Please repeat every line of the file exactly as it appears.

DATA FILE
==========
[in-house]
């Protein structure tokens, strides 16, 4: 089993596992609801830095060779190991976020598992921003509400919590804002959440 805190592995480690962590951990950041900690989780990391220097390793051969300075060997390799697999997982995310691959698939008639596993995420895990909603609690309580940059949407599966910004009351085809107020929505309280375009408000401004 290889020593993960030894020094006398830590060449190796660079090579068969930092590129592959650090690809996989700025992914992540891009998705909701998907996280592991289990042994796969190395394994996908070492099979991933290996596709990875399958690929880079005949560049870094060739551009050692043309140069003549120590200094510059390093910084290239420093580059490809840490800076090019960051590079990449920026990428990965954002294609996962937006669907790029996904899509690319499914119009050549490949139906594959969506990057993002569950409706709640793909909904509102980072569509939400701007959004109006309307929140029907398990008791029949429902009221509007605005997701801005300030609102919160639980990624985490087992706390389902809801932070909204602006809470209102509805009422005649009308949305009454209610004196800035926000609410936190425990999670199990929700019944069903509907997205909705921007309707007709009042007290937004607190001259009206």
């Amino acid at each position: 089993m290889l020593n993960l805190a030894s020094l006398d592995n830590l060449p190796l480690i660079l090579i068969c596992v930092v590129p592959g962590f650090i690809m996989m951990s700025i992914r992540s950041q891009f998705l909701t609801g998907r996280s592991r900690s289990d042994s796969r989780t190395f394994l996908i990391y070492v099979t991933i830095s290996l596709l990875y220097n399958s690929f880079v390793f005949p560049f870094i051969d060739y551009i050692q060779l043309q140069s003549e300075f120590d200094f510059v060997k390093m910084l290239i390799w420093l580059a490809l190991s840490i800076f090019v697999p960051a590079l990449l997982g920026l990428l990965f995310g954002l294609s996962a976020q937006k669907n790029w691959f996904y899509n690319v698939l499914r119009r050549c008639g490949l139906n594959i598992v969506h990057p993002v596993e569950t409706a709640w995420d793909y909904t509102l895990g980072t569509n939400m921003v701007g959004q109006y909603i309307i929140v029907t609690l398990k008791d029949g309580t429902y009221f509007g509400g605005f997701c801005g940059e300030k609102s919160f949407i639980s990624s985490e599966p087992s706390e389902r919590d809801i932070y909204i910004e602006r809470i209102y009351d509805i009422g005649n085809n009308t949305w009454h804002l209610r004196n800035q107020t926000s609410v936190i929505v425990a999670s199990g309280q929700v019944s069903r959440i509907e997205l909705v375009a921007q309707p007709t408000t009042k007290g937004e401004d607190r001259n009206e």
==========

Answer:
[in-house]
């Protein structure tokens, strides 16, 4: 089993596992609801830095060779190991976020598992921003509400919590804002959440 805190592995480690962590951990950041900690989780990391220097390793051969300075060997390799697999997982995310691959698939008639596993995420895990909603609690309580940059949407599966910004009351085809107020929505309280375009408000401004 290889020593993960030894020094006398830590060449190796660079090579068969930092590129592959650090690809996989700025992914992540891009998705909701998907996280592991289990042994796969190395394994996908070492099979991933290996596709990875399958690929880079005949560049870094060739551009050692043309140069003549120590200094510059390093910084290239420093580059490809840490800076090019960051590079990449920026990428990965954002294609996962937006669907790029996904899509690319499914119009050549490949139906594959969506990057993002569950409706709640793909909904509102980072569509939400701007959004109006309307929140029907398990008791029949429902009221509007605005997701801005300030609102919160639980990624985490087992706390389902809801932070909204602006809470209102509805009422005649009308949305009454209610004196800035926000609410936190425990999670199990929700019944069903509907997205909705921007309707007709009042007290937004607190001259009206």
């Amino acid at each position: 089993m290889l020593n993960l805190a030894s020094l006398d592995n830590l060449p190796l480690i660079l090579i068969c596992v930092v590129p592959g962590f650090i690809m996989m951990s700025i992914r992540s950041q891009f998705l909701t609801g998907r996280s592991r900690s289990d042994s796969r989780t190395f394994l996908i990391y070492v099979t991933i830095s290996l596709l990875y220097n399958s690929f880079v390793f005949p560049f870094i051969d060739y551009i050692q060779l043309q140069s003549e300075f120590d200094f510059v060997k390093m910084l290239i390799w420093l580059a490809l190991s840490i800076f090019v697999p960051a590079l990449l997982g920026l990428l990965f995310g954002l294609s996962a976020q937006k669907n790029w691959f996904y899509n690319v698939l499914r119009r050549c008639g490949l139906n594959i598992v969506h990057p993002v596993e569950t409706a709640w995420d793909y909904t509102l895990g980072t569509n939400m921003v701007g959004q109006y909603i309307i929140v029907t609690l398990k008791d029949g309580t429902y009221f509007g509400g605005f997701c801005g940059e300030k609102s919160f949407i639980s990624s985490e599966p087992s706390e389902r919590d809801i932070y909204i910004e602006r809470i209102y009351d509805i009422g005649n085809n009308t949305w009454h804002l209610r004196n800035q107020t926000s609410v936190i929505v425990a999670s199990g309280q929700v019944s069903r959440i509907e997205l909705v375009a921007q309707p007709t408000t009042k007290g937004e401004d607190r001259n009206e």